Seminars & Events

Thursday, September 11, 2014: Dr. Bevil Conway (Wellesley College) will speak on his research in visual neuroscience and color at 4:30 pm in Goodpaster Hall 195.

Monday, October 27, 2014: Dr. Todd Gould (University of Maryland Baltimore) will speak on "Genes to behaviors to treatments in bipolar disorder" at 4:45 pm in Goodpaster Hall 195

Friday, December 5, 2014:  Dr. Brian Mathur (University of Maryland Baltimore) will speak on "Braking bad: Aberrant inhibitory neurotransmission in addiction" at 3:00 pm in Goodpaster Hall 195.


Alumni Highlight

Check out Jordan Gaines Lewis '11's award-winning blog, Gaines on Brains.




SMP Spotlight

Katie Gluskin and Jeff Haus present their SMP
Katie Gluskin and Jeff Haus, "Entorhinal Cortex Lesions, Habituation, and Latent Inhibition," 2013. Gluskin and Haus, the 2013 co-winners of the Neuroscience Award, infused a neurotoxin into the entorhinal cortex of rats to induce a lesion, and measured the resulting habituation and latent inhibition behavior within a fear conditioning paradigm.


MacFarland, M. (2006).  Sex Differences in the Effects of Valium on Neuronal Activation and Elevated Plus-Maze Behavior in the Rat.
Mentor: Dr. Anne Marie Brady


Females are diagnosed with anxiety disorders more frequently than males; however, the majority of animal and preclinical drug research is done with only male subjects. This study aimed to replicate and extend previous research, which has found evidence for sex differences, by examining sex differences and the effects of chronic diazepam (DZ) treatment on behavior in the elevated plus-maze and neuronal activation as assessed by Fos expression in the medial prefrontal cortex (mPFC) and the medial nucleus of the amygdala (MeA). Behavioral results supported the anxiolytic properties of DZ; however, did not illustrate sex differences. Maze-evoked Fos results found evidence for laterality, as well a DZ influenced decrease in activation, in both regions. Sex was found to interact with laterality in the MeA. Increased Fos expression was seen in the MeA in females when compared to males. It is possible that the activation is due to the anxiety-inducing event more than the animal’s response to that event since no significant sex differences were seen in the behavior in the elevated plus-maze. The current study supports and expands previous research regarding drug effects in the elevated plus-maze and maze-evoked Fos expression, however, does not support findings of sex differences in elevated plus-maze behavior.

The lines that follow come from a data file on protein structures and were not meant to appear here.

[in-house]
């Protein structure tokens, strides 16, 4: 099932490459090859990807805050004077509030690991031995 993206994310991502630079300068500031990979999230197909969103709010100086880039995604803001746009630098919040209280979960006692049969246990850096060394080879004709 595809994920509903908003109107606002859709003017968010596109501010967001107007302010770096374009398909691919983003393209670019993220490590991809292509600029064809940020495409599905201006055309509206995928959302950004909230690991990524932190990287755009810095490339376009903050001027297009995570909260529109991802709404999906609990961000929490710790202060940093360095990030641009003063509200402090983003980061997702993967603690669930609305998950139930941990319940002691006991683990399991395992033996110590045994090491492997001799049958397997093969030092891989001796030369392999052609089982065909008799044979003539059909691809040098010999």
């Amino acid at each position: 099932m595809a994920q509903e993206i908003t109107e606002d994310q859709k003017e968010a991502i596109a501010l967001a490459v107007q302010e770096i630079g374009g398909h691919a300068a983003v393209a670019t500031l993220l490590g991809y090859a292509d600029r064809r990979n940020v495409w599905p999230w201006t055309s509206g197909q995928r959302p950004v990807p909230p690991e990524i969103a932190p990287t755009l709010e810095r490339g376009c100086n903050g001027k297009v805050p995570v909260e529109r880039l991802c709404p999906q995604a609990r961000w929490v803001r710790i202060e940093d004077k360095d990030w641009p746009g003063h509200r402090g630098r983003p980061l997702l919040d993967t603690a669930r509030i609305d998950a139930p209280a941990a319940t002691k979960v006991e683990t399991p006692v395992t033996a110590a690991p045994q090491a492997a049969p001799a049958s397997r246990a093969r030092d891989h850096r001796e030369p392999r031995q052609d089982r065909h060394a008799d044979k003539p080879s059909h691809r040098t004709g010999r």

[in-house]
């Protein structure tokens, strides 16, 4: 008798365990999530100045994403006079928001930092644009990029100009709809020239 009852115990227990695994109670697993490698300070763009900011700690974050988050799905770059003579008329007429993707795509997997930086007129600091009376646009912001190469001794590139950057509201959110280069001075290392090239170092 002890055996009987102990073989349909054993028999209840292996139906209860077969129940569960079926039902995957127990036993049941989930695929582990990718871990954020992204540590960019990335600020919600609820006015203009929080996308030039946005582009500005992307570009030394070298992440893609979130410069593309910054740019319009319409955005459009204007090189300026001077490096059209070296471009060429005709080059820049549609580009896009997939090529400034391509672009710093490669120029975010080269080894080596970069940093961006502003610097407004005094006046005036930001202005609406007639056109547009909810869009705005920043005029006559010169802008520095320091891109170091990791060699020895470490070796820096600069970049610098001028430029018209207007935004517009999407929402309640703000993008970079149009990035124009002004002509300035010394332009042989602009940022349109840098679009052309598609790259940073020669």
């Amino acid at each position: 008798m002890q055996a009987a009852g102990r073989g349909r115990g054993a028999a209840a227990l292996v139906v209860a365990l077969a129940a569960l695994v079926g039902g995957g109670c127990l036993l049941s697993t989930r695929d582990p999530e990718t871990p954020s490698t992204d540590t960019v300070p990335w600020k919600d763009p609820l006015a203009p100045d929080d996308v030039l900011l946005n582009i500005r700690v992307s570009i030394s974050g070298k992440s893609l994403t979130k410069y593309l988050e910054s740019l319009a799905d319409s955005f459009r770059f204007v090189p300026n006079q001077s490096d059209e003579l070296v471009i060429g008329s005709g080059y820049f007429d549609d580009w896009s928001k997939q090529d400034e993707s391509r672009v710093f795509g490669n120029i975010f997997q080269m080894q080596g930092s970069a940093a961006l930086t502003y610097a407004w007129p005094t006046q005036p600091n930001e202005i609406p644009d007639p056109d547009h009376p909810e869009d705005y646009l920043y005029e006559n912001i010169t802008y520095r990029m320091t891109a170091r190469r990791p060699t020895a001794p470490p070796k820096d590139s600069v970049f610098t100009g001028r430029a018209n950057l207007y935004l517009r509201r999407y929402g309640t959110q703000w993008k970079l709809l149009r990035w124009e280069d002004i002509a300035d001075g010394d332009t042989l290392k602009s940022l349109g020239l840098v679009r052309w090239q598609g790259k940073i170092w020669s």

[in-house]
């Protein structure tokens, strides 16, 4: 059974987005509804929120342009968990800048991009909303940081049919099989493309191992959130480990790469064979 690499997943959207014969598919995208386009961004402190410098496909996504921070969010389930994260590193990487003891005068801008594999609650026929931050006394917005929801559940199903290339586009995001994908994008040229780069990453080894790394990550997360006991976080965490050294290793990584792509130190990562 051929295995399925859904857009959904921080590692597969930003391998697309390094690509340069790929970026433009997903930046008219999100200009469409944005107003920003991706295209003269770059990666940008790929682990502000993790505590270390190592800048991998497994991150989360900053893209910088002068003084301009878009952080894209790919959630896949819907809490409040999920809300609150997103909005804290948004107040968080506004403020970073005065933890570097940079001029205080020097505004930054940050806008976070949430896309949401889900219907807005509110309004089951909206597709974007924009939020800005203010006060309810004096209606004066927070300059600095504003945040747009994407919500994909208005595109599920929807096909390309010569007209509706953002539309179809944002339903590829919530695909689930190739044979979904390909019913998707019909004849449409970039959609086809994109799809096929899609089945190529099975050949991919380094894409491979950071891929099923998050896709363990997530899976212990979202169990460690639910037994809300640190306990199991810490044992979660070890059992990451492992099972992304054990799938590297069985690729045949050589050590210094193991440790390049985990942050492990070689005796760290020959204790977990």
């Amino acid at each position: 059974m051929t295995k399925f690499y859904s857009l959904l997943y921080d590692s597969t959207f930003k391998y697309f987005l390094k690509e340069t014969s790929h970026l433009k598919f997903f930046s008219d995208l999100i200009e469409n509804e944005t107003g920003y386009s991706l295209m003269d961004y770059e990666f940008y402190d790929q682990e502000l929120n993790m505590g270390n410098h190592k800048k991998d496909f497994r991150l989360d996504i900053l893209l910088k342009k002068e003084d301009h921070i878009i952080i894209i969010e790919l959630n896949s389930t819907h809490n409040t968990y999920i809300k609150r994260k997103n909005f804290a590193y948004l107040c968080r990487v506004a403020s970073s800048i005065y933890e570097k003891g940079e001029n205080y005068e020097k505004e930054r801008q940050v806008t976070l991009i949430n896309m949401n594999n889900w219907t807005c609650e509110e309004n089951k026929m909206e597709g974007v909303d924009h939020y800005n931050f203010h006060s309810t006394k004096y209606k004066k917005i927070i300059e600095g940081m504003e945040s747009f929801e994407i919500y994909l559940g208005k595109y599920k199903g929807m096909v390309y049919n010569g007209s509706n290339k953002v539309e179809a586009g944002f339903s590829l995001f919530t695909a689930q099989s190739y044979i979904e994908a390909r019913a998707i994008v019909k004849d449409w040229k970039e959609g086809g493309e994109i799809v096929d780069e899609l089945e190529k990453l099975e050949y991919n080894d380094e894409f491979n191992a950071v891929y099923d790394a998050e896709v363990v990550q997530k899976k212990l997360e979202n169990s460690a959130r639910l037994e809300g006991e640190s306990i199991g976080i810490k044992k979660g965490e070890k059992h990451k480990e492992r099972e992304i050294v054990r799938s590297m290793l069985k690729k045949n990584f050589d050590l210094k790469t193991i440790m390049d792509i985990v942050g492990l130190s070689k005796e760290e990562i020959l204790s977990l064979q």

Read the paper (pdf format, 286KB)